Antrim's second novel, The Hundred Brothers, is literally the story of a clan of one hundred male siblings. "For mythic and satiric purposes," commented Hal Espen in the New York Times Book Review, the author "has concocted a fantastically large brood whose prodigious father is dead but still uninterred." The brothers, whose personalities vary to a wide degree, then join together to put to rest their father's remains. "Antrim is a fiercely intelligent writer," Espen concluded, "who maintains rigorous control over his material."

The Verificationist is narrated by Tom, "a clinical psychologist, faculty member at the Krakower Institute, advocate of its Young Women of Strength teen counseling program," and hapless organizer of a dinner for his colleagues at the local Pancake House, as Paul Maliszewski described it in Review of Contemporary Fiction. Not much for Tom comes easily, even a query as to the health of his wife sends him into internal conflict: "Why was I unable to respond with a simple, perfunctory answer to this meaningless, polite question? It was because I was intuitively aware that Escobar wanted to make love to my wife."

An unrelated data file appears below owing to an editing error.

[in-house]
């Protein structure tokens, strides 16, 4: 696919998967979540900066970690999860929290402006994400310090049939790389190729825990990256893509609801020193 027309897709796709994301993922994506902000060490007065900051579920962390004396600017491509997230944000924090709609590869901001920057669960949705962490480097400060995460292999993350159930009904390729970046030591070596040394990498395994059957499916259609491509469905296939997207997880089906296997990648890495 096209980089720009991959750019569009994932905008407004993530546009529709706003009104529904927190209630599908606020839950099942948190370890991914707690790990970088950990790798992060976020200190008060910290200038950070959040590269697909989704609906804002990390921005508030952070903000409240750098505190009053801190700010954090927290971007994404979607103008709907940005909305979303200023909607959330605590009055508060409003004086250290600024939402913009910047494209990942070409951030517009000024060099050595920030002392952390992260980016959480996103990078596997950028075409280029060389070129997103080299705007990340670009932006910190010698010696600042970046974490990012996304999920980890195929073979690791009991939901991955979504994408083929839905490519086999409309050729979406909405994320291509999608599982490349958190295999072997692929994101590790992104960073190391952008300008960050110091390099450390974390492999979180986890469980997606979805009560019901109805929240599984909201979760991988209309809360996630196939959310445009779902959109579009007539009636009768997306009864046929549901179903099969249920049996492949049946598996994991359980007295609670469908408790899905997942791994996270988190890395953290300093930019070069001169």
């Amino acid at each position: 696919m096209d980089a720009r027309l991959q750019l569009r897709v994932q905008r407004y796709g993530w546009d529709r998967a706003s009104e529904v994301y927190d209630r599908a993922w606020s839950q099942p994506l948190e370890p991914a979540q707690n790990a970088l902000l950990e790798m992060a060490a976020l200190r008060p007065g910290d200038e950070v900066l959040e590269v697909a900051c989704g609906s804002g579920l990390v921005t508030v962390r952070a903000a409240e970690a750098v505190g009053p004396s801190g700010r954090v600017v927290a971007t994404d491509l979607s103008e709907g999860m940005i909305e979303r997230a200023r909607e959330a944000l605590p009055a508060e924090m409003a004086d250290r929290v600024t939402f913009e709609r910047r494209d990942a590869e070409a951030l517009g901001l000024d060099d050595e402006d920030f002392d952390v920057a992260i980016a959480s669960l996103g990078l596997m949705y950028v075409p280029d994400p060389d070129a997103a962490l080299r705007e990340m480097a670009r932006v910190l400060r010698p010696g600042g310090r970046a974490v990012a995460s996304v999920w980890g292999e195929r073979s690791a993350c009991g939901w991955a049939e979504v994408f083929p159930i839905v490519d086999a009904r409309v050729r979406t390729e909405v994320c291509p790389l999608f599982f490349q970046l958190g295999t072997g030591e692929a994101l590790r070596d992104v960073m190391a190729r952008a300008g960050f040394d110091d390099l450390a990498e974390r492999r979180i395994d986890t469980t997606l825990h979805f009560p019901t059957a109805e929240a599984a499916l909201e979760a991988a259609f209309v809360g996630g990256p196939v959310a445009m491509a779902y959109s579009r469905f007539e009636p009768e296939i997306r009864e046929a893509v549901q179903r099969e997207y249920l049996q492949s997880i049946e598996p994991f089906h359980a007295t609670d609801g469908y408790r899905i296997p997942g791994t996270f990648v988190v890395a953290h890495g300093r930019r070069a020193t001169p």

A "comedy of bad manners," as Time critic R.Z. Sheppard labeled it, The Verificationist has Tom spitting water at his psychologist peers, propping trash cans against their office doors, and causing a scene at the Pancake House. Antrim "is a manic prose stylist," declared a Publishers Weekly critic, "capable of balancing lush pastoral descriptions with outrageous turbocharged riffs on sex and marriage and psychoanalysis." While Edward St. John, writing in Library Journal, thought the novel keeps readers "at arm's length" compared to The Hundred Brothers, Trevor Lewis, writing in London's Sunday Times, found more to recommend: "There is a method and a message here concerning the fragile emotional threads that tether us to reality and sanity." The Verificationist, concluded Andrew Roe in a review, "goes further than Antrim's previous novels. It's more brazen, more shot through with the raw ache of relationships and the nakedness of emotional experience, with the tragedy of our inability to connect."